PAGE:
The fact is, the Holy Spirit is still present and active in the lives of believers. In his letter to the Romans, St. Paul made it clear that a person cannot even be a follower of Jesus unless the Holy Spirit is present in his or her life. Paul wrote, “But you are not in the flesh; on the contrary, you are in the spirit, if only the Spirit of God dwells in you. Whoever does not have the Spirit of Christ does not belong to him” (emphasis added).

To be genuine disciples of Jesus, the Holy Spirit must dwell inside our hearts. With the Holy Spirit inside of us, we become the children of God, and not in the sterile, generic sense of the word. We’re not God’s “children” in the way some people view it: “Well, yes, since God is the creator of everything, that makes us technically His offspring, His children.”

Paul said, “Those who are led by the Spirit of God are sons of God….You received a spirit of adoption, through whom we cry, ‘Abba, Father!’”

The word Abba literally means, “Daddy!” or “Papa!” This is not some sterile, generic acknowledgment of a distant and impersonal creator. This is a close and intimate relationship. Paul’s message is absolutely stunning: God Almighty Himself has adopted us. We are no longer lowly peasants cowering in fear before the king. We are now members of the royal family!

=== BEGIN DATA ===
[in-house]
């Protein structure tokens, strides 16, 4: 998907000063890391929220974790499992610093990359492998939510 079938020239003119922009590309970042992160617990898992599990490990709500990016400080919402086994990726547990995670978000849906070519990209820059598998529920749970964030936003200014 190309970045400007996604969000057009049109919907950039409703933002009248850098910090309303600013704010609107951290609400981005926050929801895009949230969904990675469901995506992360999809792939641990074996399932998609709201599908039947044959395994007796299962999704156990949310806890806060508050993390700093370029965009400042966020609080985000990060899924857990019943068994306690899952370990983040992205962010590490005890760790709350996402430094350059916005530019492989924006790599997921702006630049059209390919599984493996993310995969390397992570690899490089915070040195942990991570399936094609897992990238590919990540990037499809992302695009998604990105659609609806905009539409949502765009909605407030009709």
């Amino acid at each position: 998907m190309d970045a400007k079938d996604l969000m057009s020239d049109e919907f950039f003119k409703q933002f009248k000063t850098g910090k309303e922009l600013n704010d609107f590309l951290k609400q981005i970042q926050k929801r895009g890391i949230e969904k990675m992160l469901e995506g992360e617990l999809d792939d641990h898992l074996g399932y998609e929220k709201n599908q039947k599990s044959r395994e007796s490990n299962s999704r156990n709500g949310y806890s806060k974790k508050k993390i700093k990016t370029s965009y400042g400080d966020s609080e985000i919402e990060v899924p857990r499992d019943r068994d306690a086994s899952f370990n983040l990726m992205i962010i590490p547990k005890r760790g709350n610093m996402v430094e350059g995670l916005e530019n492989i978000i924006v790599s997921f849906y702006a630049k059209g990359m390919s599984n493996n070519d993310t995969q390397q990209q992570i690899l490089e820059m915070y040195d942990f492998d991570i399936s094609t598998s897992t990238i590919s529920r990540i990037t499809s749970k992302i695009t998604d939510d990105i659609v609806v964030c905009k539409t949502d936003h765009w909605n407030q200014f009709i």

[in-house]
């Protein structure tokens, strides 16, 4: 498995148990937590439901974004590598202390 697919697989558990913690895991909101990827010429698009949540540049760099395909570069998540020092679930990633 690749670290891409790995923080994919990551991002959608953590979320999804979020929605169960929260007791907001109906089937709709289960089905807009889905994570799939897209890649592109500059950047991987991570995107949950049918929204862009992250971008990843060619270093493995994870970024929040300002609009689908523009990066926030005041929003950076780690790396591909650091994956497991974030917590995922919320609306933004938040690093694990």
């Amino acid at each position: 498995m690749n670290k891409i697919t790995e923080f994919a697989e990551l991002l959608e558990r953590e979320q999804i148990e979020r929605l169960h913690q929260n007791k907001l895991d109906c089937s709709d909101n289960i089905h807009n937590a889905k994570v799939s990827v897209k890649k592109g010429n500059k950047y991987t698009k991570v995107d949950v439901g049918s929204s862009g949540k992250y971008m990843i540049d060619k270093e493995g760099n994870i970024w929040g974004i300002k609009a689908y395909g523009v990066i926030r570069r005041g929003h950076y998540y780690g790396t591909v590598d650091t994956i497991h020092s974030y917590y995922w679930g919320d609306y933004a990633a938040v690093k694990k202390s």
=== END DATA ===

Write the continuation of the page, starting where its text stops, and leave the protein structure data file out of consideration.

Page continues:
All this is made possible by the power of the Holy Spirit. That’s why the feast of Pentecost is such an important event. We commemorate the day the Holy Spirit was first poured out onto the disciples, changing forever the nature of the relationship between God and His followers. Pentecost is not just the official end of the Easter season and a day to wear something red to church. It is a day to remember that God has adopted us into His family. 

Because of Pentecost and the power of the Holy Spirit, we don’t have to kneel in fear before God waiting for His punishment. We can instead, with childlike enthusiasm, jump into His lap, give Him a big hug, and exclaim, “Abba! Daddy! I love you!”

Friday, May 6, 2016

Jesus’ Prayer for Unity

In the 17th chapter of John’s gospel, which we hear at Mass this weekend, Jesus offered up a passionate prayer to God the Father. On the night before He sacrificed His life for the sin of the world, He prayed that His followers “may all be as one.” Jesus desired that all those who believe in Him throughout history would be of one heart and one mind, so that by their obvious unity, unbelievers would be drawn to the saving truth of the Gospel.